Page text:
Range of Motion
Sept. 26, 2011

ATEP Directors, Earn Cash for Your Program
And Join This Exciting New NATA Project

NATA is announcing a new project for ATEP Directors that enhances NATA's image, promotes the profession, earns money for programs and much more. Approved by NATA's Board of Directors and led by past president Chuck Kimmel, LAT, ATC, the project is a collaboration between NATA and Sharecare.com, a new Q&A-based health/medical information website. As a content partner in Sharecare.com, NATA is developing Q&As highlighting the expertise of athletic trainers for the general public. NATA is asking for 20 athletic training education programs to volunteer to develop the questions and answers over the next month or so. Don't be left out of this fun project. Learn more here.More

Business of AT Education Webinar Scheduled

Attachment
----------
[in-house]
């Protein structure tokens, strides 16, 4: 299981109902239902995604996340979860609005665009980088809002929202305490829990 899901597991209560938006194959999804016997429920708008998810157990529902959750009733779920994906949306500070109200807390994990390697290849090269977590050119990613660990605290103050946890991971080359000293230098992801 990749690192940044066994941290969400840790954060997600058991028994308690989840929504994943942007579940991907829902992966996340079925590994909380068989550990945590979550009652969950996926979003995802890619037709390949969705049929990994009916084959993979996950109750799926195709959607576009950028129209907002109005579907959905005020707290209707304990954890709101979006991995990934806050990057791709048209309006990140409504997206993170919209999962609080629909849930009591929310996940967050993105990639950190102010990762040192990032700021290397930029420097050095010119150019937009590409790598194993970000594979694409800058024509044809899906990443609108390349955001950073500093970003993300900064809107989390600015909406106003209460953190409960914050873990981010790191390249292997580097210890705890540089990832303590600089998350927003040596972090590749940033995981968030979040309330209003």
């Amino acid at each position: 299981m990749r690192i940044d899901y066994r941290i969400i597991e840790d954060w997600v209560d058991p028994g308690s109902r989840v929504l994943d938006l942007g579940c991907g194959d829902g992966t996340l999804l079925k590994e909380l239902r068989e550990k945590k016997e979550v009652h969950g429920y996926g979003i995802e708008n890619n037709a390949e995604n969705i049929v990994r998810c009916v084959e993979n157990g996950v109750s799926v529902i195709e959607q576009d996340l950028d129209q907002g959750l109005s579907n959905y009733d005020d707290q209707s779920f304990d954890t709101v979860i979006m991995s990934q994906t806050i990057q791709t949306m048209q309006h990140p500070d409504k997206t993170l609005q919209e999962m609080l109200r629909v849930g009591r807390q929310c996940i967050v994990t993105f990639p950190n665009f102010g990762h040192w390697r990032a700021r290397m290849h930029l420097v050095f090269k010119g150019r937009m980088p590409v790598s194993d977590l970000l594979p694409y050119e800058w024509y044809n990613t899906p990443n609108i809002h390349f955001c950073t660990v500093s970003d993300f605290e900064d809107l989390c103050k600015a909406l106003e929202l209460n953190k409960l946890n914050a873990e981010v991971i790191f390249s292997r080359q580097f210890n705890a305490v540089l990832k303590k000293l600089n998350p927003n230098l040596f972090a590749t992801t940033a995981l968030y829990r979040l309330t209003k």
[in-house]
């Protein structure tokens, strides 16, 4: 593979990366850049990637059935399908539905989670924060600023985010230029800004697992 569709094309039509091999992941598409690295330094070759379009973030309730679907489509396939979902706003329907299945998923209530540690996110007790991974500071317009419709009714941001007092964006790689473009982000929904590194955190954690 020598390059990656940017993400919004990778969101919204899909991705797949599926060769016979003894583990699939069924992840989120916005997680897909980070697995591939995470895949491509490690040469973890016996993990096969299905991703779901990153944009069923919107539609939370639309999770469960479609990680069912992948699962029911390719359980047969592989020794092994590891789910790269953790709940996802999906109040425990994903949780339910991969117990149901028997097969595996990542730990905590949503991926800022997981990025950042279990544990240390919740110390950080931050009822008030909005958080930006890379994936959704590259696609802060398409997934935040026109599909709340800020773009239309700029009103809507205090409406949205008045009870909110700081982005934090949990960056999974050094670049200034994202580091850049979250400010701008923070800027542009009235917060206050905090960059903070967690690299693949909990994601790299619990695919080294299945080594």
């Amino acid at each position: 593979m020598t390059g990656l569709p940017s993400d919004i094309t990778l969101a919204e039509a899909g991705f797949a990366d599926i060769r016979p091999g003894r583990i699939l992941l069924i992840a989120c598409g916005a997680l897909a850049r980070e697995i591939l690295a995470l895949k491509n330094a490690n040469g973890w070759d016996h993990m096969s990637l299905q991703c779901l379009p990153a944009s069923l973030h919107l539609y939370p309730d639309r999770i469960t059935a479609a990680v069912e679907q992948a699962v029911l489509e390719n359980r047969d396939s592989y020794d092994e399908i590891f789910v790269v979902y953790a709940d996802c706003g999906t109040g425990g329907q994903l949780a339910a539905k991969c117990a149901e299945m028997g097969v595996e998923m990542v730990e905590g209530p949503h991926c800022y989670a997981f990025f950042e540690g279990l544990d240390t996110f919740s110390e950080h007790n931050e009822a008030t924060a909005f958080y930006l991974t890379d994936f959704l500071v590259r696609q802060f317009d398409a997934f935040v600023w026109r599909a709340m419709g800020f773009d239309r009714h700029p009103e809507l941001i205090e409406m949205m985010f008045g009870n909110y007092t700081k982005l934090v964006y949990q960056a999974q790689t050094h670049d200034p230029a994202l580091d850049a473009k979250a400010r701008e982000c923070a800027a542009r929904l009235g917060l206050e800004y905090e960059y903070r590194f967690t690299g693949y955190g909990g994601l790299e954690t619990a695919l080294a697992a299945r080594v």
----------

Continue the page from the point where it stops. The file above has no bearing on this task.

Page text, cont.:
Bradley Hayes, PhD, ATC, ATEP director at the University of Utah, is presenting "The Business of Athletic Training: What's Your Bottom Line?" at 11 a.m. Central on Oct. 19. Worth one CEU, this webinar will discuss the costs of operating a quality athletic training education program while maintaining compliance with all national standards. Hayes will speak about actual and projected costs and will outline strategies to generate revenue. More

Less Than a Week to Vote!
The electronic election for the 2012-2015 NATA President is open and runs through Thursday. Certified members should have received an email on Sept. 1 with the subject "Vote now for the next NATA President!" If you did not receive an email, contact Holly McCauley at hollym@nata.org. Check out the Election Page to learn more about this year’s candidates, Terry Noonan, MS, ATC, ART, and Jim Thornton, MS, ATC, PES.More